I do not think that we are that far apart in this, and I hope that the hon. Member for Greenwich and Woolwich will accept my explanation that although the baseline data is clearly important in measuring those outcomes and using those indicators, we do not need the duplicative nature of having it in the Bill. I therefore hope the hon. Member will withdraw his amendment.

Matthew Pennycook Portrait Matthew Pennycook
- Hansard - - - Excerpts

I appreciate that response from the Minister. I think we would still like something to be written into the Bill regarding baseline studies. However, I very much welcome the clarification that he has just provided—that they will “remain part of the process” , and that they will be translated and tailored to the regional and the local level. I think that is very important and, on that basis, I am happy to beg to ask leave to withdraw the amendment.

Amendment, by leave, withdrawn.

Question proposed, That the clause stand part of the Bill.

Paul Scully Portrait Paul Scully
- Hansard - -

The outcomes-based approach to assessment will ensure that the Government’s environmental commitments and priorities are placed right at the centre of the consenting process, in a system that is streamlined, transparent, accessible and clear. As outlined in the previous clause, we would want to make reports user-friendly and concise, enabling communities to understand what forms part of the assessment and how impacts are measured via indicators. We also want to improve the accessibility of reports and the data that underpins them by improving their format and avoiding multiple PDFs of tens of thousands of pages, for example.

In order to introduce the new outcomes-based approach to environmental assessment, the Government need the power to require the production of an environmental outcomes report for relevant proposed contents and plans. In taking that power, the Government are able to ensure that, where a report is required for a relevant consent or plan, the report must be completed before consent is granted or a plan is adopted.

Furthermore, the clause ensures that where an environmental outcomes report is produced, it must be considered by the relevant decision maker, which means that decisions are informed by quality information that fully considers the environmental effect of the plan or consent. It also sets out what the content of the reports should be. They will primarily assess how the proposed consent or plan would impact on specified environmental outcomes, supporting our ambition to move towards an outcomes-based system.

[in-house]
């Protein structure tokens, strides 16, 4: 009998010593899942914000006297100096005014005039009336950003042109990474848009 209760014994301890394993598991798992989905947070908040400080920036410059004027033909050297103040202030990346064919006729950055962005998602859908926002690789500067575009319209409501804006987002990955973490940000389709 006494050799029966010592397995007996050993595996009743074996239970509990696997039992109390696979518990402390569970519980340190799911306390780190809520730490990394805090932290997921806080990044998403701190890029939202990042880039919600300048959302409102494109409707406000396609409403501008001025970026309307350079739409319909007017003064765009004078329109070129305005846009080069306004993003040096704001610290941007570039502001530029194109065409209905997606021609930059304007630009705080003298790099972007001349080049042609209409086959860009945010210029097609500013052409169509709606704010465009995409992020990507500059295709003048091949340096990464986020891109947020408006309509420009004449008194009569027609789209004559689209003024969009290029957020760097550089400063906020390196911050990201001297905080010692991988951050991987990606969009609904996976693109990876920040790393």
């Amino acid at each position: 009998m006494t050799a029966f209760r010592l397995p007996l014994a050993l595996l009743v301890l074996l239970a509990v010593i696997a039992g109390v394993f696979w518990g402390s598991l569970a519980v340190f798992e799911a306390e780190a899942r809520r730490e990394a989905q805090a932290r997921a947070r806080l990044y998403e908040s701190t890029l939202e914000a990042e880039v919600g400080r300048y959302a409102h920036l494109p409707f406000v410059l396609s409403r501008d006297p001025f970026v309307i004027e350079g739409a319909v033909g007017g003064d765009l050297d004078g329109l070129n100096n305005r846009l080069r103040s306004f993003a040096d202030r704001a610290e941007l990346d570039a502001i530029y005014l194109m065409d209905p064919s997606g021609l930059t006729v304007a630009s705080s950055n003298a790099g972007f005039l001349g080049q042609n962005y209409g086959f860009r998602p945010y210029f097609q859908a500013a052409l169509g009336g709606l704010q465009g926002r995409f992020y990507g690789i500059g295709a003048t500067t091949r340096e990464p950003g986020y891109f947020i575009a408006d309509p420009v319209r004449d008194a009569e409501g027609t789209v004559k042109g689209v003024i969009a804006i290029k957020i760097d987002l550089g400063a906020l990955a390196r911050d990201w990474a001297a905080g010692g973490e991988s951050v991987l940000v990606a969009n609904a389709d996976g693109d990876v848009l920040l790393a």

In structuring the clause, we recognised the need to provide powers to support the reform of a wide range of environmental assessment regimes across Government, but we have sought to ensure that core requirements are brought to the fore. For example, reports must consider reasonable alternatives to the proposed consent or plan and assess any steps taken in line with the mitigation hierarchy. This is the first time that explicit consideration of the mitigation hierarchy has been included in environmental legislation. Importantly, that hierarchy recognises that prevention is better than cure. In every consideration, plans and projects should first seek to avoid the impact happening in the first place, before considering mitigation and finally compensation, which should be absolutely the last resort. That sequential approach will finally be enshrined in law.

Having the powers to set out specifics in regulations rather than on the face of the Bill will ensure that the new system is more dynamic, allowing for updates to our approach to be considered and consulted on as our understanding of the environment deepens. It will also allow the differences between regimes to be accommodated. The clause sets out crucial provisions required to implement environmental outcomes reports and ensures that reports have sufficient weight and status in the decision-making process. I commend the clause to the Committee.

Question put and agreed to.

Clause 117 accordingly ordered to stand part of the Bill.

Clause 118

Power to define “relevant consent” and “relevant plan” etc

Question proposed, That the clause stand part of the Bill.

None Portrait The Chair
- Hansard -

With this it will be convenient to discuss clause 119 stand part.

Paul Scully Portrait Paul Scully
- Hansard - -

Clause 118 gives the Government a constrained power to set what plans and consents require an environmental outcomes report. The Government want to be clear about which consents and plans require assessment, and we will use subsequent regulations—bounded by the commitment to non-regression—to provide clarity on when an EOR is required. By clearly setting out the different categories for consent and the types of plan that require assessment, we will be able to address the key issue with the current system, where debate about whether assessment is required acts as a block to moving forward with meaningful assessment.